Fake media is getting real. Deceptively real.
AI-generated synthetic media, deepfakes, and cheapfakes – even AI voice cloning – are getting so crazy accurate at impersonating real life that it’s becoming nearly impossible to distinguish fact from fiction. The rise of generative AI is so dizzying that policymakers and regulators can’t keep pace (though some are trying).
Celebrity deepfakes and the “Bold Glamour” TikTok beauty filter are just the beginning. Before the decade’s out, experts estimate that up to 90% of all the content you see on the internet will be synthetically generated. Which is insane! So, those Instagram profiles you’re scoping? AI played a hand in making everyone look like a Kardashian. The campaign video you just watched? Totally fake.
The dangers of the proliferation of fake media are real and urgent. Left unchecked, it could lead to the erosion of trust and transparency in society. Put another way: Getting duped by fake media is bad. But not believing anything to be real? That’s worse.
On the latest episode of The Next Great Thing podcast, I spoke to Jeff McGregor, CEO of Truepic, about the very real dangers of this technoethical crisis. Named one of TIME's Best Inventions of 2022, Truepic’s secure camera technology aims to restore trust and transparency in digital media across the internet by verifying and authenticating digital media at the point of creation. By capturing, signing, and sealing the metadata inside of any photo or video, Truepic’s tech can create a tamper-evident digital fingerprint that can be tracked across the web.
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One great thing I learned: We’ll never move faster than AI can create to detect what’s fake. Instead, we need to shift our focus to authenticating what’s real. We’re all still buzzing about ChatGPT (and now, GPT-4). Maybe deep down, simmering beneath the excitement, is fear. Fear that the world is now moving at the speed of generative AI…and we just can’t keep up. As it keeps getting better and better at duping us into thinking that the digital content we see is real, it’s also getting better and better at “covering up” the very elements inside digital content that would ordinarily clue us into knowing what’s been altered or tampered with.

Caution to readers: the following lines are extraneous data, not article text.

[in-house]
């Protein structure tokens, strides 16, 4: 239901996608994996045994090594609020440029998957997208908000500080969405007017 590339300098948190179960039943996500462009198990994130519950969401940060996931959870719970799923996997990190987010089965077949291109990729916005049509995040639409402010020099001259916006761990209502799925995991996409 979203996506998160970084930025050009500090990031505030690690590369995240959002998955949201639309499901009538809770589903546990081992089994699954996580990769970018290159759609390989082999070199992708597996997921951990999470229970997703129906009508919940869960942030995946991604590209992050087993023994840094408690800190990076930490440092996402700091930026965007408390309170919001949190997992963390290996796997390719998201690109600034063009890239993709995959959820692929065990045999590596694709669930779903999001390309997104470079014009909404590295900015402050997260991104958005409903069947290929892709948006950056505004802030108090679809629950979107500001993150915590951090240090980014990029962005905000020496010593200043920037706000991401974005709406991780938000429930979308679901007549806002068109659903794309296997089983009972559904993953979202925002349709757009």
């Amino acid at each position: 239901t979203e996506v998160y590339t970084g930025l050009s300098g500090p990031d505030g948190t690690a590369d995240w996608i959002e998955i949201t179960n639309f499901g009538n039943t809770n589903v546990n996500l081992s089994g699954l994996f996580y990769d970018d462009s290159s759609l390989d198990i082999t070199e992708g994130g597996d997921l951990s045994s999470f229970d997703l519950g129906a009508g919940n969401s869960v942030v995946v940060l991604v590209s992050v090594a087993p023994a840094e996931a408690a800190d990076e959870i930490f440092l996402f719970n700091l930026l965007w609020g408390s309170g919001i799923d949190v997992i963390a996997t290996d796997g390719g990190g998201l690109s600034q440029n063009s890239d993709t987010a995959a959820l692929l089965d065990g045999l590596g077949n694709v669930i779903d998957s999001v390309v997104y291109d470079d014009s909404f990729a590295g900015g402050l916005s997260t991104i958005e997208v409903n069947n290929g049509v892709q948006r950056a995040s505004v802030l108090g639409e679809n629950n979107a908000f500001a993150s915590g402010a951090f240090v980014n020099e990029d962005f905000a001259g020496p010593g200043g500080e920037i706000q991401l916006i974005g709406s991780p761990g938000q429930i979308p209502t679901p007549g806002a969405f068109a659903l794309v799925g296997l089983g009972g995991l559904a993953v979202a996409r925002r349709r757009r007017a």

AI really is that good at deception. And it keeps getting craftier.
That’s why Jeff strongly believes that ensuring the authenticity of visual media is the most viable and scalable path forward. It’s a logical and smart approach, and perhaps our best shot at containing the wildfire of dangerous misinformation and nefarious propaganda online. By proactively establishing a framework that ensures a photo or video’s authenticity – and that also tracks and records the history of a piece of visual content as it moves across the internet ecosystem – maybe, just maybe, we can stay one step ahead of the manipulative media landscape and preserve more than a modicum of trust in our institutions, our relationships, and in society.
He’s not alone. Companies like Microsoft, Sony, and Adobe have joined Truepic in the Coalition for Content Provenance and Authenticity, or the C2PA. It’s a multi-stakeholder organization that’s designing shared file standards for visual media across the internet.
Jeff sums up the gravity of what we’re up against: “One of the fundamentally scary things about what's happening on the internet today is that, as more disinformation and misinformation spreads and as technologies that allow for the creation of synthetic content continue to proliferate, we start to end up in a world where we can't trust anything. We can't even trust the real content because…we’ve been victims of fraud or we've seen disinformation in real time on our social media platforms. And that creates a dynamic where we start to call everything into question. So, if anything can be faked, nothing is real anymore. And it starts to sow a societal level of distrust in the information that we're consuming.”
Truepic’s solution is a great start to tackling the problem. Image authentication is a powerful tool that can help us discern what's real and what's not. But it will be on everyone who develops software or any digital experience where manipulation can run rampant to consider adding image authentication to the user experience. Over time, it can help to train users to look up what’s real so they continue to believe what’s real and help them avoid falling prey to deceptive and nefarious digital media.
How are you thinking about this problem? What types of apps or web experiences need this technology now (and you can’t say TikTok or Instagram!)? Share your comments below – I’d love to hear your thoughts.